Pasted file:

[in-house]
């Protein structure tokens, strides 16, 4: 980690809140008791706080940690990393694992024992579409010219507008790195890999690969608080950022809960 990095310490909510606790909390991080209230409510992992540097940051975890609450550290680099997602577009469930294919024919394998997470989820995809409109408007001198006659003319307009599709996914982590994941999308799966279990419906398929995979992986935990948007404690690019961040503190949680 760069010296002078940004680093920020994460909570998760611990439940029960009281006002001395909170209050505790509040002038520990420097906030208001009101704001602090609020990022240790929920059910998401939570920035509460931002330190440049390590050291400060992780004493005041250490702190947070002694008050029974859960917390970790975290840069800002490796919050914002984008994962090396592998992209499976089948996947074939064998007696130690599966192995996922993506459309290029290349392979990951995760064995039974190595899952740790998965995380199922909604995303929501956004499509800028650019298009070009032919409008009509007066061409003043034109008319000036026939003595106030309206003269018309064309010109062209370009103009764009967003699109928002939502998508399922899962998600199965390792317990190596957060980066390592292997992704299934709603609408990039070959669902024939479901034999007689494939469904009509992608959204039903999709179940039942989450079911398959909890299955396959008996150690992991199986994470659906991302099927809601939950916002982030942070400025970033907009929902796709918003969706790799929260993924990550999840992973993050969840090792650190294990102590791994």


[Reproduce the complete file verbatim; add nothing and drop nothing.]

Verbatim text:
[in-house]
């Protein structure tokens, strides 16, 4: 980690809140008791706080940690990393694992024992579409010219507008790195890999690969608080950022809960 990095310490909510606790909390991080209230409510992992540097940051975890609450550290680099997602577009469930294919024919394998997470989820995809409109408007001198006659003319307009599709996914982590994941999308799966279990419906398929995979992986935990948007404690690019961040503190949680 760069010296002078940004680093920020994460909570998760611990439940029960009281006002001395909170209050505790509040002038520990420097906030208001009101704001602090609020990022240790929920059910998401939570920035509460931002330190440049390590050291400060992780004493005041250490702190947070002694008050029974859960917390970790975290840069800002490796919050914002984008994962090396592998992209499976089948996947074939064998007696130690599966192995996922993506459309290029290349392979990951995760064995039974190595899952740790998965995380199922909604995303929501956004499509800028650019298009070009032919409008009509007066061409003043034109008319000036026939003595106030309206003269018309064309010109062209370009103009764009967003699109928002939502998508399922899962998600199965390792317990190596957060980066390592292997992704299934709603609408990039070959669902024939479901034999007689494939469904009509992608959204039903999709179940039942989450079911398959909890299955396959008996150690992991199986994470659906991302099927809601939950916002982030942070400025970033907009929902796709918003969706790799929260993924990550999840992973993050969840090792650190294990102590791994």